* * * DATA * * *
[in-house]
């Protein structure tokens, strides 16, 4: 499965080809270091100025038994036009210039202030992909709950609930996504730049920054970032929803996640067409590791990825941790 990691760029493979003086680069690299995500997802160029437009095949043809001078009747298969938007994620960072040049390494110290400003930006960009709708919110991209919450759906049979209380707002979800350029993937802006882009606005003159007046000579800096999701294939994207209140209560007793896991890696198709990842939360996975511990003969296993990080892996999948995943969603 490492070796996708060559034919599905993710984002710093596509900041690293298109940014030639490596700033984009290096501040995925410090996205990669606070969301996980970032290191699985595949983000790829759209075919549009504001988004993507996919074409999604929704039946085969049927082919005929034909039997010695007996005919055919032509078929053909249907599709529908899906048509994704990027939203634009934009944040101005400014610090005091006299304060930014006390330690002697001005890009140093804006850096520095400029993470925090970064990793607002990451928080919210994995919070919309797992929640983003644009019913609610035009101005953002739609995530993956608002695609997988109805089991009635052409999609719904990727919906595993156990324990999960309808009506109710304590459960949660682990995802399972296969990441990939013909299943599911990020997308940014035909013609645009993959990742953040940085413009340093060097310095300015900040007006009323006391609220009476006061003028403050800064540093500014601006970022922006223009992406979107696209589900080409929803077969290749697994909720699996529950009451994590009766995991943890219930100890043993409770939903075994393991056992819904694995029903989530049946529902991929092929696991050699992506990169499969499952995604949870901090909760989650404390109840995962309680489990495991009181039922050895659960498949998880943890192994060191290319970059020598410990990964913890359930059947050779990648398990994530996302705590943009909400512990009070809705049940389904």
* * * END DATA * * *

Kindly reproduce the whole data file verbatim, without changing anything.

[in-house]
């Protein structure tokens, strides 16, 4: 499965080809270091100025038994036009210039202030992909709950609930996504730049920054970032929803996640067409590791990825941790 990691760029493979003086680069690299995500997802160029437009095949043809001078009747298969938007994620960072040049390494110290400003930006960009709708919110991209919450759906049979209380707002979800350029993937802006882009606005003159007046000579800096999701294939994207209140209560007793896991890696198709990842939360996975511990003969296993990080892996999948995943969603 490492070796996708060559034919599905993710984002710093596509900041690293298109940014030639490596700033984009290096501040995925410090996205990669606070969301996980970032290191699985595949983000790829759209075919549009504001988004993507996919074409999604929704039946085969049927082919005929034909039997010695007996005919055919032509078929053909249907599709529908899906048509994704990027939203634009934009944040101005400014610090005091006299304060930014006390330690002697001005890009140093804006850096520095400029993470925090970064990793607002990451928080919210994995919070919309797992929640983003644009019913609610035009101005953002739609995530993956608002695609997988109805089991009635052409999609719904990727919906595993156990324990999960309808009506109710304590459960949660682990995802399972296969990441990939013909299943599911990020997308940014035909013609645009993959990742953040940085413009340093060097310095300015900040007006009323006391609220009476006061003028403050800064540093500014601006970022922006223009992406979107696209589900080409929803077969290749697994909720699996529950009451994590009766995991943890219930100890043993409770939903075994393991056992819904694995029903989530049946529902991929092929696991050699992506990169499969499952995604949870901090909760989650404390109840995962309680489990495991009181039922050895659960498949998880943890192994060191290319970059020598410990990964913890359930059947050779990648398990994530996302705590943009909400512990009070809705049940389904």